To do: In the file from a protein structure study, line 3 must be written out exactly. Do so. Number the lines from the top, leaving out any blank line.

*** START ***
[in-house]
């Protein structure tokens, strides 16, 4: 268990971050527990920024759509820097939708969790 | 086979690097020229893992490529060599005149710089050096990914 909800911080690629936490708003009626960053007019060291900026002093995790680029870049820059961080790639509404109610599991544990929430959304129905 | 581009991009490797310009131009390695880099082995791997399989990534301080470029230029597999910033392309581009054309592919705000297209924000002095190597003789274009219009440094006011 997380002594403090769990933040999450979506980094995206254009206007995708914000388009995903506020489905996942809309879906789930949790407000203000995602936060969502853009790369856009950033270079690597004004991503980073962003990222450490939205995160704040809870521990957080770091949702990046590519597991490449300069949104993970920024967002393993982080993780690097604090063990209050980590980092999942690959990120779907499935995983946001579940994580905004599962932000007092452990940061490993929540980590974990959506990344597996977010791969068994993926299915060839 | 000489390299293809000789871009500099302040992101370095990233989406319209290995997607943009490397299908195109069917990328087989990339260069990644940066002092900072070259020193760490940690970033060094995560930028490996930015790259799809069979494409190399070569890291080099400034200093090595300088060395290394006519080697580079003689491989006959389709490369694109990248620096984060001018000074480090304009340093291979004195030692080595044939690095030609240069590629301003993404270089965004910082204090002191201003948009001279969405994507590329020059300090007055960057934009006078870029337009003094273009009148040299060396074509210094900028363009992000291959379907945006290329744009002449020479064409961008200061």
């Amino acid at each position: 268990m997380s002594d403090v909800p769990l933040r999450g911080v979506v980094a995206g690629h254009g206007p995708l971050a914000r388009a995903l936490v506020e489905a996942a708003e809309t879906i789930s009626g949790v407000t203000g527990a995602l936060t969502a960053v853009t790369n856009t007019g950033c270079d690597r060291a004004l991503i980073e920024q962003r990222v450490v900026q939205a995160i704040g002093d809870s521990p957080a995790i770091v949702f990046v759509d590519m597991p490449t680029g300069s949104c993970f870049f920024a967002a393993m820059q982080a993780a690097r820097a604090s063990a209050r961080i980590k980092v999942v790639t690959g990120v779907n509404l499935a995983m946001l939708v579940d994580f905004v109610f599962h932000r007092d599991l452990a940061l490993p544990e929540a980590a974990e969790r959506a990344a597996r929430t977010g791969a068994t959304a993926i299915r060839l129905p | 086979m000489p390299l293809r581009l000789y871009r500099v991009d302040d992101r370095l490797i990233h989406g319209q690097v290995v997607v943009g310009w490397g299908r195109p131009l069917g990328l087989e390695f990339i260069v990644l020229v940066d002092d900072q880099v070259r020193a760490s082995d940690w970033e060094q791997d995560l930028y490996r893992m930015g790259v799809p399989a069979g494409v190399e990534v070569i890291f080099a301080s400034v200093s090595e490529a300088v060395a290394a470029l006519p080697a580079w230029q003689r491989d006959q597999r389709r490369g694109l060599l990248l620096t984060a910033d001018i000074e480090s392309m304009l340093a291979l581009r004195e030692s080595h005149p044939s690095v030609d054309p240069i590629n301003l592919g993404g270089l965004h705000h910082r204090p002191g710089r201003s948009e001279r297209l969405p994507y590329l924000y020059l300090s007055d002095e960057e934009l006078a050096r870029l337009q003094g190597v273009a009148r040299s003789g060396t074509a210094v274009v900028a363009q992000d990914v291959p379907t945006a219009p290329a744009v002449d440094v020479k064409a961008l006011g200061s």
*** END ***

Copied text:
């Amino acid at each position: 268990m997380s002594d403090v909800p769990l933040r999450g911080v979506v980094a995206g690629h254009g206007p995708l971050a914000r388009a995903l936490v506020e489905a996942a708003e809309t879906i789930s009626g949790v407000t203000g527990a995602l936060t969502a960053v853009t790369n856009t007019g950033c270079d690597r060291a004004l991503i980073e920024q962003r990222v450490v900026q939205a995160i704040g002093d809870s521990p957080a995790i770091v949702f990046v759509d590519m597991p490449t680029g300069s949104c993970f870049f920024a967002a393993m820059q982080a993780a690097r820097a604090s063990a209050r961080i980590k980092v999942v790639t690959g990120v779907n509404l499935a995983m946001l939708v579940d994580f905004v109610f599962h932000r007092d599991l452990a940061l490993p544990e929540a980590a974990e969790r959506a990344a597996r929430t977010g791969a068994t959304a993926i299915r060839l129905p | 086979m000489p390299l293809r581009l000789y871009r500099v991009d302040d992101r370095l490797i990233h989406g319209q690097v290995v997607v943009g310009w490397g299908r195109p131009l069917g990328l087989e390695f990339i260069v990644l020229v940066d002092d900072q880099v070259r020193a760490s082995d940690w970033e060094q791997d995560l930028y490996r893992m930015g790259v799809p399989a069979g494409v190399e990534v070569i890291f080099a301080s400034v200093s090595e490529a300088v060395a290394a470029l006519p080697a580079w230029q003689r491989d006959q597999r389709r490369g694109l060599l990248l620096t984060a910033d001018i000074e480090s392309m304009l340093a291979l581009r004195e030692s080595h005149p044939s690095v030609d054309p240069i590629n301003l592919g993404g270089l965004h705000h910082r204090p002191g710089r201003s948009e001279r297209l969405p994507y590329l924000y020059l300090s007055d002095e960057e934009l006078a050096r870029l337009q003094g190597v273009a009148r040299s003789g060396t074509a210094v274009v900028a363009q992000d990914v291959p379907t945006a219009p290329a744009v002449d440094v020479k064409a961008l006011g200061s």